On matters of meat eating vs not meat eating, much of the above debate makes little sense. Most of the world doesnt eat much meat and most of the world is basically vegitarian because they cant afford meat products (since much more energy goes into producing meat than vegitable products). Debating the right to eat Foie Gras as a political issue is like debating buying diamonds as a political issue; while its easy to see why someone might be upset over the treatment of animals in making Foie Gras ( or war in the case of diamonds) its hard to have sympathy for someone so concerned over a product that can only be consumed by the richest of the rich. One only has a right to have diamonds, Rolls Royces, or Foie Gras to the extent one has a right to be wealthy while most of the world starves.
by get your facts straight
Friday Dec 17th, 2004 9:21 AM
This is simply untrue. Much more energy goes into producing meat than vegetable products only if the meat is raised in the modern American way. Traditional methods are very efficient. Meat can be raised on land where it is simply not practical to raise anything else. Sheep and goats can graze comfortable on slopes so steep that humans have to work hard just to stand upright without falling over. Hogs are a particularly efficient means to recycle garbage. Then there’s Chinese weeder geese. Or perhaps you'd prefer to see their work done by stooped over peasants with short hoes?

Even on good land, the raising of meat in the traditional field rotation manner actually produces cheaper, healthier vegetables and grains by providing natural, organic fertilizer.

Meat eating is not a problem, not for the economy, not for the environment and not for your health. The problem is that some of it raised in an unhealthy manner and that some people consume it in unhealthy quantities. That’s a problem. Meat eating itself is not.

by planet X but not America
Friday Dec 17th, 2004 11:57 AM
funny, that in a comment about getting facts straight the author uses hypotheticals to make his/her point -- meat is largely not produced in a "traditional" way in this country, and in only a tiny percentage does it come anywhere close. virtually all meat is raised modern factory farm methods these days -- modern economics demands it. The meat that 99% of Americans eat is a wasteful use of resources. Now, some might argue they think it tastes good or it's somehow Natural in their spiritual understanding of the world and the Nature of humankind, and that allows them to overlook or simply accept the environmental damage it causes, but there's not denying the wastefulness in America (and most Western countries) today.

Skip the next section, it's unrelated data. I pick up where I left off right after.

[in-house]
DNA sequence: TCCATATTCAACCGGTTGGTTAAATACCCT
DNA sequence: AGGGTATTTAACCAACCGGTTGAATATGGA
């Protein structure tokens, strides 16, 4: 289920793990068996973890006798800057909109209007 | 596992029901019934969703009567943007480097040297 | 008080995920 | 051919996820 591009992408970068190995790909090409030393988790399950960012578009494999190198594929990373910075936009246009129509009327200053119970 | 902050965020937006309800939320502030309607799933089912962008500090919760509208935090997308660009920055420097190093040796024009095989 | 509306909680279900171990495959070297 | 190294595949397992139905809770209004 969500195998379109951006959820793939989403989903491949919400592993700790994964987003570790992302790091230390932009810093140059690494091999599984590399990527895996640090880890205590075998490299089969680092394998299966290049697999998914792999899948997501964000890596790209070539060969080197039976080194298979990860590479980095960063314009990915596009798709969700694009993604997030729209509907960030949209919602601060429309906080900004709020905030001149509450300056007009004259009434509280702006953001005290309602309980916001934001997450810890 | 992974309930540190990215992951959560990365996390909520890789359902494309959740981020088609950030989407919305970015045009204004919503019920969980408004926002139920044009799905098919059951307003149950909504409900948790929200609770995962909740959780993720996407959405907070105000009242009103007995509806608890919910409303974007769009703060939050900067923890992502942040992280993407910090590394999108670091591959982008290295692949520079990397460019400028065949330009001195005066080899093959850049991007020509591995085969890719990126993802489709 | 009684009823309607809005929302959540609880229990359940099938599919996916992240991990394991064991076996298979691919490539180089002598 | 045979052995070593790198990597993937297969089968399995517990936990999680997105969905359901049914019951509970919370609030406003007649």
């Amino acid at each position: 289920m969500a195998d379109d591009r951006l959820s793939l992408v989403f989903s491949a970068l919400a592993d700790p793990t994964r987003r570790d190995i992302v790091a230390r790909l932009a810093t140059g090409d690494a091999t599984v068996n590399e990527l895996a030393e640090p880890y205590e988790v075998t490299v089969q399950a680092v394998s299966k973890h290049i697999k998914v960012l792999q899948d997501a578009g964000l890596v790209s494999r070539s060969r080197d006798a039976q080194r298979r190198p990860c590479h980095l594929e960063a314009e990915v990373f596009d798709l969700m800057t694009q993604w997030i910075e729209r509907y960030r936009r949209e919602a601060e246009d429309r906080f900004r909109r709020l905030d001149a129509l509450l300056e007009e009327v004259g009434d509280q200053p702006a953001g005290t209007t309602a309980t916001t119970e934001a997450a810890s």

it reminds me of so many birkenstock hippy-types with their suede fringe jackets thinking that that are living like Native Americans, being natural and all, into leather and whatnot, without even realizing that Native Americans produced their own leather from scratch, from animals they themselves hunted, in a sustainable fashion while the hippy-drippies merely pick it up at the shopping mall after it was raised on a factory farm. they completely disassociate from the real world but are oh so self-satisfied about their deluded connection to it.

by get your facts straight
Friday Dec 17th, 2004 1:33 PM
>meat is largely not produced in a "traditional" way in this country

I never said it was. Why do you feel that you have to make stuff to debate me. Couldn't you just tell the truth once in a while, and address what I actually say?

> this country

This country is six percent of humanity. If that's all you care about, you're wearing nationalist blinders. They give you tunnel vision. Wise up. Take them off. See this world for what it is, a planet. There’s a lot of us live here. Most aren’t American. Even fewer are you.
by and then justify it
Friday Dec 17th, 2004 1:47 PM
because some third world person farms goats on a hill

it's like the person who argues for eating meat here in America by noting that the indigenous peoples of the far north subside on a meat-only diet

or the hippy who wears store-bought, factory-farmed leather and thinks that brings him closer to nature

sorry, but just because you can find someone, or even many, people doing something in another country does not justify it here in the good ol' U S of A

besides, no one is objecting to third world or indiginous peoples, especially sustenance-level ones, eating meat in a sustainable way... it's all about the extraordinary waste and cruelty of the American Way, of which you are a part of if you continue to eat meat not at the North Pole or China but right here

by i just do it
Friday Dec 17th, 2004 1:57 PM
dont get in my way.
by get your facts straight
Friday Dec 17th, 2004 2:11 PM
Only fools oppose Nature.

Your crack about "some Third World person" smacks of racism. Justify that.
by but...
Friday Dec 17th, 2004 2:14 PM
If you look at "traditional" culturest that have been vegitarian vs those that eat meat you notice that those areas that are traditionally vegitarian are the more highly populated areas of the world (India and China). The problems with raising animals in highly populated areas extends beyond efeciency; most new strains of influenza come from pigs and chickens in SE Asia and other areas. The reasons most of the world doesnt eat meat is tied to both religion and cost, but a lot of the reasons behind teh religious restrictions probably stemmed from the spread of disease (ie the same reason its not Kosher or Hallal to eat pork) This interesting thing to think about is what the population densities were when meat eating became a problem and what percent of the human population lives in areas that dense today. The issue of meat and food safety is probably higlighted by the restrictions of cross border sales of meat; if its every bit as safe as vegitable produce why are the restrictions far more stringent?